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Italy's coronavirus death toll overtakes China's

Italy has overtaken China — a country with a population over 20 times larger.
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MILAN — With 427 deaths in the last 24 hours, Italy surpassed China on Thursday to become the country with the most coronavirus-related deaths.

Italy, with a population of 60 million, has now recorded at least 3,405 deaths, Angelo Borelli, the head of the country's Civil Protection Service, said at a news briefing.

That is 156 more than in China — a country with a population over 20 times larger — which has counted 3,249 deaths. New infections in Italy also shot up by 5,322, bringing the country's total to 41,035 — more than half the world's cases.

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Italy reached the bleak milestone the same day that Wuhan, the Chinese city where the coronavirus first emerged three months ago, recorded no new infections, a sign that the communist country's draconian lockdowns were a powerful method to stop the virus' spread.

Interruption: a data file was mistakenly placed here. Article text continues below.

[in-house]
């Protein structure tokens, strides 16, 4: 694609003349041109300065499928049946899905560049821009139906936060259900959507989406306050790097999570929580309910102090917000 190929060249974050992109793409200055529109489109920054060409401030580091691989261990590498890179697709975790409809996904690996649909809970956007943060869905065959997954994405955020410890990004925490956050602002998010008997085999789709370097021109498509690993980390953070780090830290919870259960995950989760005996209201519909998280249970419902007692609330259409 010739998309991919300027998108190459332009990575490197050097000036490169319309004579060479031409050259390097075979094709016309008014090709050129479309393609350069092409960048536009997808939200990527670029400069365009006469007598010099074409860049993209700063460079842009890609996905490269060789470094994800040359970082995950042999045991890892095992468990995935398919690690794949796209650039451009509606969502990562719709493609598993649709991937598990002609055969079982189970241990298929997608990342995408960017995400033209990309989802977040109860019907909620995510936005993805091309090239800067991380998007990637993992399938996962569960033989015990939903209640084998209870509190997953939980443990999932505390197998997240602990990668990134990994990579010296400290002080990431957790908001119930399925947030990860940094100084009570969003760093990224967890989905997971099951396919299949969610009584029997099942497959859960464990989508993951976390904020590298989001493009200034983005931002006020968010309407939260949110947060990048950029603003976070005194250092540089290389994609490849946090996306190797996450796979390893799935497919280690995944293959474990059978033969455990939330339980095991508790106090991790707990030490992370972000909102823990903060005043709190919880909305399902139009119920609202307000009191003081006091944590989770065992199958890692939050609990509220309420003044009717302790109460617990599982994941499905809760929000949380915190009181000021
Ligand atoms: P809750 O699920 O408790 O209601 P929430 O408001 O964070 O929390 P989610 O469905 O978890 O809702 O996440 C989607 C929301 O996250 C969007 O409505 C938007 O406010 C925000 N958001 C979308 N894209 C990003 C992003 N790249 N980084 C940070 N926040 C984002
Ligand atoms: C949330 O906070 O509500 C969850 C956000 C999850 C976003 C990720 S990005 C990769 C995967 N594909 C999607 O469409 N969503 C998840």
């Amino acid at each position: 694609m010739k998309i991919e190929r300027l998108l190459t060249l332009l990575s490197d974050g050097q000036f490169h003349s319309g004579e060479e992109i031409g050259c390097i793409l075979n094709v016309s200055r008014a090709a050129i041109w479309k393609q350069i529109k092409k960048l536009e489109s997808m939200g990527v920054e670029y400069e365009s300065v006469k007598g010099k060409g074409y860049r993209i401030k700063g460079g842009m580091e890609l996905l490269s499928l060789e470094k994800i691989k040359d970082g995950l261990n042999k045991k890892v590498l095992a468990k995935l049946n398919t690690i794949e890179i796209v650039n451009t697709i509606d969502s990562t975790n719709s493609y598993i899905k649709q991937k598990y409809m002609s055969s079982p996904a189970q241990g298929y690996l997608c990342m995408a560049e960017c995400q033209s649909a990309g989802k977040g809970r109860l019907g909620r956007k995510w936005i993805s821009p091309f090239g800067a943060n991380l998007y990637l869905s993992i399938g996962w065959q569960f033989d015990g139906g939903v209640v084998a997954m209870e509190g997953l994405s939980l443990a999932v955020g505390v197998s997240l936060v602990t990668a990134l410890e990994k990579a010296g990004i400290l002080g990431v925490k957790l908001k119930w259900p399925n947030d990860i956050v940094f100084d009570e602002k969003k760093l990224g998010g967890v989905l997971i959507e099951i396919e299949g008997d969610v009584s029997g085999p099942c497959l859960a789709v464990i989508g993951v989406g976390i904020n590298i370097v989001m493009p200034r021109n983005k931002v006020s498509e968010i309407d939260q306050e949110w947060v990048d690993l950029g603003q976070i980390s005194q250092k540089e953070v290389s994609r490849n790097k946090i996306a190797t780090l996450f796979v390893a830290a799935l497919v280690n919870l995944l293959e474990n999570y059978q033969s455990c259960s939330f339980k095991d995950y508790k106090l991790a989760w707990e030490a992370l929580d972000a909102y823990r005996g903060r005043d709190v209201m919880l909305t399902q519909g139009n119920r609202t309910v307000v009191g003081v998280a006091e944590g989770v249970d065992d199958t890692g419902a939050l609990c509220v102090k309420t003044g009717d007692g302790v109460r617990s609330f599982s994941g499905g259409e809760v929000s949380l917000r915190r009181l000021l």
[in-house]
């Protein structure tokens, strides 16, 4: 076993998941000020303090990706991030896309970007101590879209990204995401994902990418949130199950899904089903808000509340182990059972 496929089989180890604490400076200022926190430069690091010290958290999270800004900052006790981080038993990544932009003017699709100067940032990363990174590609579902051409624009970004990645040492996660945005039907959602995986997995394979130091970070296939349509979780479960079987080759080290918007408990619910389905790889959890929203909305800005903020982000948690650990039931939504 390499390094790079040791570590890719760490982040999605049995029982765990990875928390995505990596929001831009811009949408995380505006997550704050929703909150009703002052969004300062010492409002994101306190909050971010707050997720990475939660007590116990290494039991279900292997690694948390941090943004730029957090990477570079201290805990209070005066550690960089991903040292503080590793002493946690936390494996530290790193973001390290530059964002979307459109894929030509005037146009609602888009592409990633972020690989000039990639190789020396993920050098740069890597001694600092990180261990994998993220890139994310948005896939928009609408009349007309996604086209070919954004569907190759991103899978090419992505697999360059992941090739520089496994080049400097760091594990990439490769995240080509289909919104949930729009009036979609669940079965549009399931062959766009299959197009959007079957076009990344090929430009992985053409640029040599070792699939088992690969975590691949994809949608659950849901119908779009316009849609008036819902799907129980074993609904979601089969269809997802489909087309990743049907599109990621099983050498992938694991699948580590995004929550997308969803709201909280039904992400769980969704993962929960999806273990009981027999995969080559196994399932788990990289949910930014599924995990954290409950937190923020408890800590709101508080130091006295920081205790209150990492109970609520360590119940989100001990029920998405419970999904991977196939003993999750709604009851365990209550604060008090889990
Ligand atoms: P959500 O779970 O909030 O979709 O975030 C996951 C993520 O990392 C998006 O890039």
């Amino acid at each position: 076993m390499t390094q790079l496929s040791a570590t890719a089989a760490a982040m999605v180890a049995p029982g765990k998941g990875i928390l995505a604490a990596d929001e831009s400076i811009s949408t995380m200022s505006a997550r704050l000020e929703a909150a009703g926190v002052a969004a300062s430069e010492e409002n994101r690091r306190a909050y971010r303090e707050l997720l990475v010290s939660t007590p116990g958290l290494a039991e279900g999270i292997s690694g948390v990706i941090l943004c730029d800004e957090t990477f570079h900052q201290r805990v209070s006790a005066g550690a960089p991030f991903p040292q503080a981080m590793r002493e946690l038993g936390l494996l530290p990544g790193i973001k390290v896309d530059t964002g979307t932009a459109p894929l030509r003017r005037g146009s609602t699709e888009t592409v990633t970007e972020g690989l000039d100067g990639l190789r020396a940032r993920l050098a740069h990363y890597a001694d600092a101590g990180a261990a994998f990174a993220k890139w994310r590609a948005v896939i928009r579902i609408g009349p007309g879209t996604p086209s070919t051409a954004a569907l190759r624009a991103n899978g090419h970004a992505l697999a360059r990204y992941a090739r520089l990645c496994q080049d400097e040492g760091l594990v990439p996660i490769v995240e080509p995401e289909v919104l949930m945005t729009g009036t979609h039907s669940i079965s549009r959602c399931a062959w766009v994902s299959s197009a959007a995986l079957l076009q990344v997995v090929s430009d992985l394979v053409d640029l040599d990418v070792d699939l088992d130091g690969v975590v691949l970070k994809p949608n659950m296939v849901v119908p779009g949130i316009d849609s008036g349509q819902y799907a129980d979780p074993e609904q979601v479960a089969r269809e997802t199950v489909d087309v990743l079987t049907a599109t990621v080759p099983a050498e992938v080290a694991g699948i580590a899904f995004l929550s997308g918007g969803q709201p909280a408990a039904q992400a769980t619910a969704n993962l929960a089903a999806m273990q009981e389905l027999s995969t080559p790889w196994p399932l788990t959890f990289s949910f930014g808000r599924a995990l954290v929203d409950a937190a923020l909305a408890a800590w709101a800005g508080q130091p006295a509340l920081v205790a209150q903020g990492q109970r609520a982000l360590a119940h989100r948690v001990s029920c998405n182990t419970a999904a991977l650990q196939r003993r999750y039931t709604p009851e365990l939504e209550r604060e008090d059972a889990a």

Health authorities have cited a variety of reasons for Italy's high toll, key among them its large population of elderly people, who are particularly susceptible to serious complications from the virus, although severe cases have also been seen in younger patients.

The country is home to the world's second-oldest population, and the vast majority of its dead — 87 percent — were over 70.

As a result, Italy's health care system has been overwhelmed by the virus, and on Thursday, Sun Shuopeng, the head of a Chinese Red Cross delegation helping advise Italy, said he was shocked to see so many people walking around, using public transportation, eating out and partying in hotels.

"Right now we need to stop all economic activity, and we need to stop the mobility of people," he said. "All people should be staying at home in quarantine."

Worldwide, the death toll crept toward 10,000 as the total number of infections topped 220,000, including nearly 85,000 people who have recovered.

Infections in the United States climbed past 10,000, and the virus appeared to be opening a new front in Africa, where countries announced aggressive measures to restrict travel and close public spaces.

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Elsewhere in Europe, Prince Albert II of the principality of Monaco, just south of France, also revealed that he had been infected.

The palace of Monaco announced that he tested positive but was continuing to work from his office and was being treated by doctors from Princess Grace Hospital, named after his mother, Grace Kelly, the American actress.